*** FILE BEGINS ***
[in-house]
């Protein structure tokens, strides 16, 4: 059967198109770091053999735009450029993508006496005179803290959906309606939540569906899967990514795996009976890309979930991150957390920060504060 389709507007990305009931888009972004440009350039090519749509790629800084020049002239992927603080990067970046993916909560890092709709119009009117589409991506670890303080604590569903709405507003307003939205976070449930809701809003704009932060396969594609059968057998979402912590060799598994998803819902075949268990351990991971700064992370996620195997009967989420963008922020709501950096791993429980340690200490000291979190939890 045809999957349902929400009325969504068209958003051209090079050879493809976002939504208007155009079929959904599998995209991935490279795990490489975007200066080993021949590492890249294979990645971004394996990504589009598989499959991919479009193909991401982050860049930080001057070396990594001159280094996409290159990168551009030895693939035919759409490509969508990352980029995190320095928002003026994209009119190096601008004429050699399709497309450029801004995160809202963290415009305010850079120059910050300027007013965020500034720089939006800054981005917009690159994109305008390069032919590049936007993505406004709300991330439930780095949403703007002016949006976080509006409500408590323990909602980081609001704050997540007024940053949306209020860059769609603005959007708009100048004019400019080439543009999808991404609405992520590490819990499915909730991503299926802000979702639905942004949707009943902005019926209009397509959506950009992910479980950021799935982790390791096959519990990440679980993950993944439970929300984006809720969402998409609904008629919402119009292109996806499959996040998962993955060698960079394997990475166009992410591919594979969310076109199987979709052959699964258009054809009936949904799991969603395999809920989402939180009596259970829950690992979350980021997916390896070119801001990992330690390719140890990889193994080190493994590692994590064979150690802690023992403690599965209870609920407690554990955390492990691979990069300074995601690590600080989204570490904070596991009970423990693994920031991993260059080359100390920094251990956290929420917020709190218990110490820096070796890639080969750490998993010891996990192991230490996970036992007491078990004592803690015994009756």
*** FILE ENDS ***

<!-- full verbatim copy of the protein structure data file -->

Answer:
[in-house]
């Protein structure tokens, strides 16, 4: 059967198109770091053999735009450029993508006496005179803290959906309606939540569906899967990514795996009976890309979930991150957390920060504060 389709507007990305009931888009972004440009350039090519749509790629800084020049002239992927603080990067970046993916909560890092709709119009009117589409991506670890303080604590569903709405507003307003939205976070449930809701809003704009932060396969594609059968057998979402912590060799598994998803819902075949268990351990991971700064992370996620195997009967989420963008922020709501950096791993429980340690200490000291979190939890 045809999957349902929400009325969504068209958003051209090079050879493809976002939504208007155009079929959904599998995209991935490279795990490489975007200066080993021949590492890249294979990645971004394996990504589009598989499959991919479009193909991401982050860049930080001057070396990594001159280094996409290159990168551009030895693939035919759409490509969508990352980029995190320095928002003026994209009119190096601008004429050699399709497309450029801004995160809202963290415009305010850079120059910050300027007013965020500034720089939006800054981005917009690159994109305008390069032919590049936007993505406004709300991330439930780095949403703007002016949006976080509006409500408590323990909602980081609001704050997540007024940053949306209020860059769609603005959007708009100048004019400019080439543009999808991404609405992520590490819990499915909730991503299926802000979702639905942004949707009943902005019926209009397509959506950009992910479980950021799935982790390791096959519990990440679980993950993944439970929300984006809720969402998409609904008629919402119009292109996806499959996040998962993955060698960079394997990475166009992410591919594979969310076109199987979709052959699964258009054809009936949904799991969603395999809920989402939180009596259970829950690992979350980021997916390896070119801001990992330690390719140890990889193994080190493994590692994590064979150690802690023992403690599965209870609920407690554990955390492990691979990069300074995601690590600080989204570490904070596991009970423990693994920031991993260059080359100390920094251990956290929420917020709190218990110490820096070796890639080969750490998993010891996990192991230490996970036992007491078990004592803690015994009756």